What is The Difference Between Powder and Liquid Chlorine?

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Many new and veteran pool owners alike ask what the difference is between liquid chlorine and powder chlorine? They are not sure which is best to use and what is going to be more effective at keeping the pool clean and sanitized. There will also be a surprising amount of conflicting information on the internet depending on where you look.

The truth is, there are pros and cons to using either liquid or powder chlorine. What really should be the determining factor is what is going to be best for your pool, your budget and your equipment.


Chlorine : The Basics

Chlorine is the chemical that most pool owners isr as a way to sanitize their pool. Chlortine is widely used by pool owners to kill bacteria and algae in their pool making it clean and safe to swim in.

Chlorine is produced the electrolysis in saltwater pools so despite many website claiming saltwater pools are chlorine free; they aren’t!

Chlorine is an unstable chemical. It will degrade and breakdown over time, especially when exposed to the sun’s UV rays. This is why you are advised to test your water and administer chlorine regularly.

Lastly and importantly, chlorine is a hazardous chemical and great care should be used when hadling it. It is best advised to use protective gloves and goggles whenever handling chlorine, powder or liquid.


Liquid Chlorine

Liquid chlorine is made by bubbling the gas form of chlorine through caustic soda. Liquid chlorine has a pH of 13 and can be administered to a pool directly into the water. It is mostly used in commercial environments such as leisure centres as it can be administered in bulk from large drums.

Smaller, domestic pools, you will find that the cost outweighs it’s performance. Due to it’s high pH, you need to balance the pH back to a normal level (between 7.2-7.4). Liquid chlorine is highly corrosive and can lead to damage of your pool or equipment if great care isn’t taken.


Powder Chlorine

Powdered chlorine is the most typical form of chlorine used in a domestic pool environment. It is typically only slightly more expensive than liquid chlorine but it is much easier to use and has a lower pH, therefore has less impact on your pool’s balance when used.

There are three types of powder chlorine you can purchase:

Lithium Hypochlorite – Lithium has only 35% chlorine and it’s pH is high at around 11. This means that you will require more acid to balance your pool water. This is very rarely seen in the UK market however is good for use with liner pools as it dissolves very fast so it has less chance of bleaching the pattern in your lining.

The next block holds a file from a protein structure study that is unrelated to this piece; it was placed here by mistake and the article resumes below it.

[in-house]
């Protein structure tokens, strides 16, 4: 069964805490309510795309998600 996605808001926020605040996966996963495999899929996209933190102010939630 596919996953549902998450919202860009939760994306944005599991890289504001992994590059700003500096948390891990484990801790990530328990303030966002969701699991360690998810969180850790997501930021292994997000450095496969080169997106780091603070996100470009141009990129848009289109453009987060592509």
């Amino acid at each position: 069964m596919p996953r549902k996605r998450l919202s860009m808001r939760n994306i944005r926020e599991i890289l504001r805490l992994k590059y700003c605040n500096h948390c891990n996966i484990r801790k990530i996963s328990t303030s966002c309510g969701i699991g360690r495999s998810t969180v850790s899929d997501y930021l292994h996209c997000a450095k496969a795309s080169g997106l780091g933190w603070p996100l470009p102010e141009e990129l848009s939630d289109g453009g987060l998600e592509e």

Di-Chlor – This powder has a low pH of 7 so you won’t have to add much if any pH regulator when dosing. It dissolves quickly and gets to work straight away. It contains approximately 62% chlorine so can be used as a shock chlorine however there are cheaper alternatives if using in this application but handy to know in a pinch.

Calcium Hypochlorine – Calcium is by far the most popular powder chlorine in the UK as it is the most cost effective. It contains approximately 65% chlorine and has a pH of 12. Although this will require you to add acid to balance your pool, it is cheap to purchase over the alternatives. Proper care does need to be used when handling calcium hypochlorite as it is unstable and the fumes it can emit can be dangerous.


Making Your Choice

Your decision will likely be a based on a combination of your competency, budget and the equipment you have in your pool. Gram for gram liquid chlorine is the cheapest option however the associated costs of balancing and the potential cost of mistakes can be costly. Powdered chlorine in a domestic environment is by far the safest and cheapest option. If you are in a commercial environment, you are likely to have a chlorine dosing system which requires liquid chlorine and therefore this should be your choice.


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